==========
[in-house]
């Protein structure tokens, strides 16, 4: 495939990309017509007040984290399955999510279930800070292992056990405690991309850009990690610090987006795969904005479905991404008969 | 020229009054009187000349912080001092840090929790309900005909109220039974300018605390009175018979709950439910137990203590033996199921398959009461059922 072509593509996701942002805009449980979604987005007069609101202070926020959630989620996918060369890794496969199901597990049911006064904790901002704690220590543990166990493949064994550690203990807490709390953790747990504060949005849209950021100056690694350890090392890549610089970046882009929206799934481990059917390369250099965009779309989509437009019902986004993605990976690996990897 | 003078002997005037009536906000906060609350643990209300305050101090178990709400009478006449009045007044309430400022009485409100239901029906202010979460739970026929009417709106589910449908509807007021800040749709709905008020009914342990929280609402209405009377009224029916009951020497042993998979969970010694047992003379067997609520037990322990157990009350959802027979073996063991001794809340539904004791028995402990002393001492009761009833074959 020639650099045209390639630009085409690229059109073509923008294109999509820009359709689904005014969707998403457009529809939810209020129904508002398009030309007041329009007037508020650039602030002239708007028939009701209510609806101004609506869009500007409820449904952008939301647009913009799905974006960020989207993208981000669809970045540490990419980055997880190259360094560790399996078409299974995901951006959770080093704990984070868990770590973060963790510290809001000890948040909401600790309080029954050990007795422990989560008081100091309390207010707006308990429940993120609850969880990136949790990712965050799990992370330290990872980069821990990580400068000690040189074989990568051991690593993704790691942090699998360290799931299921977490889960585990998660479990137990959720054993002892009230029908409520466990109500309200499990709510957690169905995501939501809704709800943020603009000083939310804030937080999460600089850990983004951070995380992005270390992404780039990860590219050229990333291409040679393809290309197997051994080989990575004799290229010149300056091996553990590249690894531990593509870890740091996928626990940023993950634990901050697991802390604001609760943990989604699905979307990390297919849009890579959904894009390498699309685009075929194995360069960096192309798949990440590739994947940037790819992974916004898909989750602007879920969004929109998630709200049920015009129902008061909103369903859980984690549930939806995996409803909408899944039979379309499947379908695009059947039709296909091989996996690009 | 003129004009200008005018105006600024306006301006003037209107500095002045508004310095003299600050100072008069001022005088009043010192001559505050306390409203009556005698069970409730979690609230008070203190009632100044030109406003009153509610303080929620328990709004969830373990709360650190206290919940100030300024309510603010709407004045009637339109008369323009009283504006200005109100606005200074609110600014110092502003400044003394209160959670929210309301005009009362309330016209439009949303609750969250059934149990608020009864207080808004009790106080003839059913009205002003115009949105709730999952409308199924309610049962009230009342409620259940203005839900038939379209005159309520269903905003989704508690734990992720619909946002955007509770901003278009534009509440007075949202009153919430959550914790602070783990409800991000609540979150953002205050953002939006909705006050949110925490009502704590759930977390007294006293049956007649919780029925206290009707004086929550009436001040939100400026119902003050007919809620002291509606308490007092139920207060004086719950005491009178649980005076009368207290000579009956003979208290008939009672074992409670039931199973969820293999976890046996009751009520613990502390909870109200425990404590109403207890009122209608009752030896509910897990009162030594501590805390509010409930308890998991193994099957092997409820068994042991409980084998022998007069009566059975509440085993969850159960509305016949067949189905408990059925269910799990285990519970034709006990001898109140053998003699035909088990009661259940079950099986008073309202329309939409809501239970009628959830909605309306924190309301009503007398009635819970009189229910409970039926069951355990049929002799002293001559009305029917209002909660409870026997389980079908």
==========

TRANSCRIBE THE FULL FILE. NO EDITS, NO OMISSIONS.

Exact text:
[in-house]
């Protein structure tokens, strides 16, 4: 495939990309017509007040984290399955999510279930800070292992056990405690991309850009990690610090987006795969904005479905991404008969 | 020229009054009187000349912080001092840090929790309900005909109220039974300018605390009175018979709950439910137990203590033996199921398959009461059922 072509593509996701942002805009449980979604987005007069609101202070926020959630989620996918060369890794496969199901597990049911006064904790901002704690220590543990166990493949064994550690203990807490709390953790747990504060949005849209950021100056690694350890090392890549610089970046882009929206799934481990059917390369250099965009779309989509437009019902986004993605990976690996990897 | 003078002997005037009536906000906060609350643990209300305050101090178990709400009478006449009045007044309430400022009485409100239901029906202010979460739970026929009417709106589910449908509807007021800040749709709905008020009914342990929280609402209405009377009224029916009951020497042993998979969970010694047992003379067997609520037990322990157990009350959802027979073996063991001794809340539904004791028995402990002393001492009761009833074959 020639650099045209390639630009085409690229059109073509923008294109999509820009359709689904005014969707998403457009529809939810209020129904508002398009030309007041329009007037508020650039602030002239708007028939009701209510609806101004609506869009500007409820449904952008939301647009913009799905974006960020989207993208981000669809970045540490990419980055997880190259360094560790399996078409299974995901951006959770080093704990984070868990770590973060963790510290809001000890948040909401600790309080029954050990007795422990989560008081100091309390207010707006308990429940993120609850969880990136949790990712965050799990992370330290990872980069821990990580400068000690040189074989990568051991690593993704790691942090699998360290799931299921977490889960585990998660479990137990959720054993002892009230029908409520466990109500309200499990709510957690169905995501939501809704709800943020603009000083939310804030937080999460600089850990983004951070995380992005270390992404780039990860590219050229990333291409040679393809290309197997051994080989990575004799290229010149300056091996553990590249690894531990593509870890740091996928626990940023993950634990901050697991802390604001609760943990989604699905979307990390297919849009890579959904894009390498699309685009075929194995360069960096192309798949990440590739994947940037790819992974916004898909989750602007879920969004929109998630709200049920015009129902008061909103369903859980984690549930939806995996409803909408899944039979379309499947379908695009059947039709296909091989996996690009 | 003129004009200008005018105006600024306006301006003037209107500095002045508004310095003299600050100072008069001022005088009043010192001559505050306390409203009556005698069970409730979690609230008070203190009632100044030109406003009153509610303080929620328990709004969830373990709360650190206290919940100030300024309510603010709407004045009637339109008369323009009283504006200005109100606005200074609110600014110092502003400044003394209160959670929210309301005009009362309330016209439009949303609750969250059934149990608020009864207080808004009790106080003839059913009205002003115009949105709730999952409308199924309610049962009230009342409620259940203005839900038939379209005159309520269903905003989704508690734990992720619909946002955007509770901003278009534009509440007075949202009153919430959550914790602070783990409800991000609540979150953002205050953002939006909705006050949110925490009502704590759930977390007294006293049956007649919780029925206290009707004086929550009436001040939100400026119902003050007919809620002291509606308490007092139920207060004086719950005491009178649980005076009368207290000579009956003979208290008939009672074992409670039931199973969820293999976890046996009751009520613990502390909870109200425990404590109403207890009122209608009752030896509910897990009162030594501590805390509010409930308890998991193994099957092997409820068994042991409980084998022998007069009566059975509440085993969850159960509305016949067949189905408990059925269910799990285990519970034709006990001898109140053998003699035909088990009661259940079950099986008073309202329309939409809501239970009628959830909605309306924190309301009503007398009635819970009189229910409970039926069951355990049929002799002293001559009305029917209002909660409870026997389980079908």